Developer: Crunching Koalas
Reviewed for PlayStation 3 and PC, available on PSVita and PlayStation 4
I’m sure all of us at one point or another have rooted for lab mice to rise up against their evil scientist overlords, right? If you have.. well… that’s a bit weird, but MouseCraft will not be the game for you. You will find no mice but the mindless variety and not only are they taking part in an experiment, you are too.
MouseCraft mixes the gameplay of Lemmings and Tetris (if you don’t know what Tetris is, I’m afraid we must now part ways). Under the supervision of the evil overlord scientist cat Schrödinger, you are responsible for guiding each of three mice to safety and cheesy goodness using only a variety of Tetris-like blocks and a generous sense of timing.
The mice walk from left to right unless they reach an obstacle. Very quickly this default behavior becomes part of nearly every solution as you let one mouse through but deflecting the others so that you time your runs perfectly. As they walk, they will find bombs and shards (the former used to blow up blocks and the latter used as a currency to move through each of the four primary map areas). Blocks come in a variety of types: standard, jelly, electrical (and deadly), exploding, impervious, and reusable. These blocks are used to navigate the mice through water, over acid, off high falls, and to reach out of the way places to find those elusive shards.
All these environmental variables, coupled with the crazy timing wizardry, resulted in elation when I pulled it all off and saw my three mousy charges gleefully eating up their prize.
However, with 80 levels, the pacing from level to level and the introduction new mechanics was an issue for me. I found myself particularly early in the game simply zoning out as I performed the same acts over and over. This was especially true for levels that no amount of tinkering on my point provided an answer and I was left either abandoning a mouse or shard (or more often consulting Youtube) in order to move on.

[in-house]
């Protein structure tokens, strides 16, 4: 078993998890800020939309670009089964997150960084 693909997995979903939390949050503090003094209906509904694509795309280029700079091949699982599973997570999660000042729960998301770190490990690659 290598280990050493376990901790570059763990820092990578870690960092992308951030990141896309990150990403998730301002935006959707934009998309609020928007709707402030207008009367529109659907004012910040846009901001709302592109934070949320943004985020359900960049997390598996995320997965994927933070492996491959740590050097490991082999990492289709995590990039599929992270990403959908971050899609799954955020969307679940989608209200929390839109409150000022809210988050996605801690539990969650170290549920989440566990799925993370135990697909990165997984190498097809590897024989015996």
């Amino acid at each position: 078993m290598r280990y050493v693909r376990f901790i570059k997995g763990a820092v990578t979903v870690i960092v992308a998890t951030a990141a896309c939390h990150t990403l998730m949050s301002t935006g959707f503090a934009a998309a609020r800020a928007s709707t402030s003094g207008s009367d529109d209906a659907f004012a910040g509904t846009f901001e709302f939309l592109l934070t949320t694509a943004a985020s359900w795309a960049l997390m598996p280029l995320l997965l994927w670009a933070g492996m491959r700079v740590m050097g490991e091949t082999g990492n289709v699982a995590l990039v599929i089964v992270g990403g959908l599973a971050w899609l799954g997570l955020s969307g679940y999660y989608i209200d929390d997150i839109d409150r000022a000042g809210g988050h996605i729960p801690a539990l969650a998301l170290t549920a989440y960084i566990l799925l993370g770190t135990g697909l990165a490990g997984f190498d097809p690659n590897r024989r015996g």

Exacerbating these issues were the flat characters. The Pixar-ish visuals promised a depth of story that the game never delivered on. A few short cutscenes were all the story given and I never cared about what I was doing for more than the gameplay.
In addition to the core game, MouseCraft also has a level editor where you can edit, save, and play custom built levels. The interface is intuitive and it was cool seeing what I could come up with. Levels are saved locally and we did not see any way to share levels online. This might be fixed later on, but is, sadly, not functional at this point
Family Gaming Assessment
There are some animations of the mice dying and floating to the heavens as ghost, and an option during the levels to “Kill Mice” that lets you move forward if one of your mice has gotten stuck. I would have liked different wording so that I didn’t feel guilty whenever I had to use it.
This is a difficult game. Young children will have a hard time getting through most of the stages without assistance, although older children might find it challenging but doable (perhaps more than my aging brain could muster).
MouseCraft was at times frustrating and at others a bit slow in progressing, but it was also rewarding when you finally pulled off the solution to a hard level. The gameplay was a unique mashup of old favorites, though the storyline and characters were shallow and uninteresting. If you are looking for a good puzzler, this is a quality choice that will have your brain spinning in a wheel.
It is worth noting that MouseCraft is “Cross-buy and Cross-Save” compatible. This means that if you purchase the game on PlayStation 3, PlayStation 4 or on PSVita then you will be able to download the game on the other system at no charge. This is an added value that is worth mentioning especially if your family has both a PS3/PS4 and a Vita.
Let us know what you think of MouseCraft in the comments!
*Disclosure: A review copy of the game was provided by the developers.